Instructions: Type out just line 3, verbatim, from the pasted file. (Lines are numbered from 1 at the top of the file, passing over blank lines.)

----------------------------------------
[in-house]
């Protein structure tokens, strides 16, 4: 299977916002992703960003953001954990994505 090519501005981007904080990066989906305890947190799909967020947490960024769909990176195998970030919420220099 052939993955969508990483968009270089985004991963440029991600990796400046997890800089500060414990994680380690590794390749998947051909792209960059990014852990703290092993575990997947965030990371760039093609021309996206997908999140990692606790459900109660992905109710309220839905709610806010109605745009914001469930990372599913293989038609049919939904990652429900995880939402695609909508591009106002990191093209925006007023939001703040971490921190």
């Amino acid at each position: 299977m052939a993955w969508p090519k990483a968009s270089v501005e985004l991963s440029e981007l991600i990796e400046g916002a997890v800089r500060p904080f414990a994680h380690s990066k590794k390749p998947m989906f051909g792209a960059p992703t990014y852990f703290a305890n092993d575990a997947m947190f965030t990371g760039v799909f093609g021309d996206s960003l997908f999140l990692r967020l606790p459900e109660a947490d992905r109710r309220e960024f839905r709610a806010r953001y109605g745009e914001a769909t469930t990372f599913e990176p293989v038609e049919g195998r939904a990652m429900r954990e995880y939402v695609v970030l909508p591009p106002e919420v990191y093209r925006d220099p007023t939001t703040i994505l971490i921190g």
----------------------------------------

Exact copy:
């Amino acid at each position: 299977m052939a993955w969508p090519k990483a968009s270089v501005e985004l991963s440029e981007l991600i990796e400046g916002a997890v800089r500060p904080f414990a994680h380690s990066k590794k390749p998947m989906f051909g792209a960059p992703t990014y852990f703290a305890n092993d575990a997947m947190f965030t990371g760039v799909f093609g021309d996206s960003l997908f999140l990692r967020l606790p459900e109660a947490d992905r109710r309220e960024f839905r709610a806010r953001y109605g745009e914001a769909t469930t990372f599913e990176p293989v038609e049919g195998r939904a990652m429900r954990e995880y939402v695609v970030l909508p591009p106002e919420v990191y093209r925006d220099p007023t939001t703040i994505l971490i921190g």